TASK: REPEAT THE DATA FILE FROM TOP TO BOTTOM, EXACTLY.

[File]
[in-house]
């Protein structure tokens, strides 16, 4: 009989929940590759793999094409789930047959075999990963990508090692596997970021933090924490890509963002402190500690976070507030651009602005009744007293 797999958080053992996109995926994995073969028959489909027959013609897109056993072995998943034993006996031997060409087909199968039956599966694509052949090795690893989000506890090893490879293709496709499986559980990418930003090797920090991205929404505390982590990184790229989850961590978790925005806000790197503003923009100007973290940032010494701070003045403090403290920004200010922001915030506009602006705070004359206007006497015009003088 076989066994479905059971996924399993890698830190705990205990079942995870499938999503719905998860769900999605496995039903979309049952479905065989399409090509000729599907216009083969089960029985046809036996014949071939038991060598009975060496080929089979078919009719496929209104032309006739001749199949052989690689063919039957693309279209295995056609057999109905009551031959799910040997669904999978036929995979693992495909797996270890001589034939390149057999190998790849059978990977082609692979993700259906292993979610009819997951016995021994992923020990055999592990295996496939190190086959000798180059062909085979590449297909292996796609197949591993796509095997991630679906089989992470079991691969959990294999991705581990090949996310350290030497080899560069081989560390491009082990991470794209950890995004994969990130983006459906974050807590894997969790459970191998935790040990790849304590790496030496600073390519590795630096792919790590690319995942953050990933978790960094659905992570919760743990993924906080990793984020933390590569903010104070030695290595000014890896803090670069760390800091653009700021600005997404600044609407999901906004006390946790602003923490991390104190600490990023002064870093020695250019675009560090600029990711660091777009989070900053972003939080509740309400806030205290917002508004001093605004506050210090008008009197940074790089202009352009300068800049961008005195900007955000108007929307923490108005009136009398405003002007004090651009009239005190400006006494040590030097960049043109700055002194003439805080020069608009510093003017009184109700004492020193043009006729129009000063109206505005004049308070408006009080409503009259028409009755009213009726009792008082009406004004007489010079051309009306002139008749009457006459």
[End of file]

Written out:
[in-house]
């Protein structure tokens, strides 16, 4: 009989929940590759793999094409789930047959075999990963990508090692596997970021933090924490890509963002402190500690976070507030651009602005009744007293 797999958080053992996109995926994995073969028959489909027959013609897109056993072995998943034993006996031997060409087909199968039956599966694509052949090795690893989000506890090893490879293709496709499986559980990418930003090797920090991205929404505390982590990184790229989850961590978790925005806000790197503003923009100007973290940032010494701070003045403090403290920004200010922001915030506009602006705070004359206007006497015009003088 076989066994479905059971996924399993890698830190705990205990079942995870499938999503719905998860769900999605496995039903979309049952479905065989399409090509000729599907216009083969089960029985046809036996014949071939038991060598009975060496080929089979078919009719496929209104032309006739001749199949052989690689063919039957693309279209295995056609057999109905009551031959799910040997669904999978036929995979693992495909797996270890001589034939390149057999190998790849059978990977082609692979993700259906292993979610009819997951016995021994992923020990055999592990295996496939190190086959000798180059062909085979590449297909292996796609197949591993796509095997991630679906089989992470079991691969959990294999991705581990090949996310350290030497080899560069081989560390491009082990991470794209950890995004994969990130983006459906974050807590894997969790459970191998935790040990790849304590790496030496600073390519590795630096792919790590690319995942953050990933978790960094659905992570919760743990993924906080990793984020933390590569903010104070030695290595000014890896803090670069760390800091653009700021600005997404600044609407999901906004006390946790602003923490991390104190600490990023002064870093020695250019675009560090600029990711660091777009989070900053972003939080509740309400806030205290917002508004001093605004506050210090008008009197940074790089202009352009300068800049961008005195900007955000108007929307923490108005009136009398405003002007004090651009009239005190400006006494040590030097960049043109700055002194003439805080020069608009510093003017009184109700004492020193043009006729129009000063109206505005004049308070408006009080409503009259028409009755009213009726009792008082009406004004007489010079051309009306002139008749009457006459």